Designing a bath to be used by both sexes requires consideration of routines, habits and physical attributes. Begin by identifying all the activities the individuals will perform in the space. Today’s master bath serves many activities beyond those of previous generations. These previous activities typically were limited to bathing, showering, using the toilet, grooming and some dressing. Today’s master bath may require space for relaxation, health and wellness, growing plants and other hobbies, pet maintenance or doing laundry. The increased use of electronics and monitoring systems adds the dimension of power consumption beyond lighting controls; master baths may also include a flat-screen TV, mini-refrigerator or coffee maker.
Gather information specific to the couple at hand. Record the anthropometric data for the standing and seated positions of each client. Identify their reach and grasping abilities and mobility. Determine whether each is left- or right-handed and whether the bath will enjoy shared use or needs and accommodate privacy preferences.
Stations for grooming should reflect a client’s stature, whether tasks will be accomplished in a standing or seated position, and if privacy is a concern. Perhaps a 5-foot 2-inch woman enjoys chatting with her 6-foot 2-inch husband while each completes their grooming. This criterion allows side-by-side placement with her station at 32- to 34-inch counter height where his might be at a 38- to 40-inch height with a taller mirror. Mirror heights should be several inches taller than the end user. A continuous counter between stations can maximize the allotted counter space if the couple is similar in stature.
Central, deep storage between the stations introduces an element of privacy. Storage for grooming supplies can be a challenge when working with both genders. Always try to maximize point-of-use storage to minimize steps and avoid traffic-flow problems.
Install multiple forms of lighting, including wall sconces, to maintain continuity in the overall design while aiding user needs.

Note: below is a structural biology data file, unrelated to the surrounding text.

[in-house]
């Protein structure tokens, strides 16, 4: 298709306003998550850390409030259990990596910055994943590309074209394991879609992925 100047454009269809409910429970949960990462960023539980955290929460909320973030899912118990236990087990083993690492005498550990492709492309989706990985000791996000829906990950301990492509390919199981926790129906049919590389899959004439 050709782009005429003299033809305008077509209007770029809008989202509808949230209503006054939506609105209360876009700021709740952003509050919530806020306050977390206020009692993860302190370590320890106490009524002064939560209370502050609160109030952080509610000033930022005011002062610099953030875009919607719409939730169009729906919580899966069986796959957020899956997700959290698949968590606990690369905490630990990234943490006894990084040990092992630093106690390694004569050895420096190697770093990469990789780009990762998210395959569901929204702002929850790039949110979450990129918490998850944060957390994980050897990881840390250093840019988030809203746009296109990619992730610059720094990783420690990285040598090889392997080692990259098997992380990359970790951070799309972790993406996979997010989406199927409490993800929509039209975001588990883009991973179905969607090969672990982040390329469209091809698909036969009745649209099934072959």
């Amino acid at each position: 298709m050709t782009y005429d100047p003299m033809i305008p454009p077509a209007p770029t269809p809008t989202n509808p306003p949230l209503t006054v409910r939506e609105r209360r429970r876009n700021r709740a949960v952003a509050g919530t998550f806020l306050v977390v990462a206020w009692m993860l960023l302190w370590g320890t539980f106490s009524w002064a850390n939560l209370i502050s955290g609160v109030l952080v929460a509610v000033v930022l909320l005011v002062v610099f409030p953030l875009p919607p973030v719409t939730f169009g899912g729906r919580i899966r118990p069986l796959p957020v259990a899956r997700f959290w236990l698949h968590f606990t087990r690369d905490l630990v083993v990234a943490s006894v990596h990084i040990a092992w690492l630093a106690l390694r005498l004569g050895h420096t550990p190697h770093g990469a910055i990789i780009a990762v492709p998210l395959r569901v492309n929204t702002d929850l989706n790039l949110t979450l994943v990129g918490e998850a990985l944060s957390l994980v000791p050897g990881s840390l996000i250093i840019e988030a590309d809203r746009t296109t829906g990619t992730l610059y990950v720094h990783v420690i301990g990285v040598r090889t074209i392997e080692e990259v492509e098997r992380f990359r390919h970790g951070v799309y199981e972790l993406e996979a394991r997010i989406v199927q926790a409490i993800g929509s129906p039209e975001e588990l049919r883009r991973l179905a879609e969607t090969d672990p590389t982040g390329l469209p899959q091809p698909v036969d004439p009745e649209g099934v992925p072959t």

Selecting a shower’s water source or sources and their placement requires a trip to the plumbing showroom. Each needs to experience the options available to ensure the showering experience meets or exceeds his or her expectations. If the shower is used simultaneously, the footprint needs to increase from a minimum of 36 by 36 inches to approximately 42 by 60 inches or larger.
Location, height and size of shower interior shelving and/or benches needs to be determined based on both users’ needs and statures. Benches should be a minimum of 17-inches above the finish floor and 15-inches deep. Check bench locations so they don’t interfere with standing space under the showerhead. Inclusion of multiple showerheads with differing sprays gives users more flexibility, but the anthropometric data identifies a stationary head height if that’s the route your client has chosen. Water should be directed toward the body, not the face or hair. This could range between 70 and 80 inches off the floor but should be identified for your specific clients.
The best solution when dealing with clients with significant height differences is including a hand-held shower on an adjustable bar. Multiple choices in spray options might be available. Thermostatic control valves make wise investments. Multiple showerheads should have separate controls adjacent to those areas for ease of use. The National Kitchen and Bath Association recommends controls are located 6 inches from the outside of the shower so reaching or bending is minimized. Adjust the height off the floor according to the elbow height of the end users.
Once you understand both clients’ needs and the principles behind designing one area for two people, the possibilities are endless.
Carolyn Deardorff has operated her own interior design firm, Design Adventures, Brighton, Colo., since 1988. She has served on chapter boards of IIDA, NARI and NKBA, as well as appeared in industry publications and presented at events.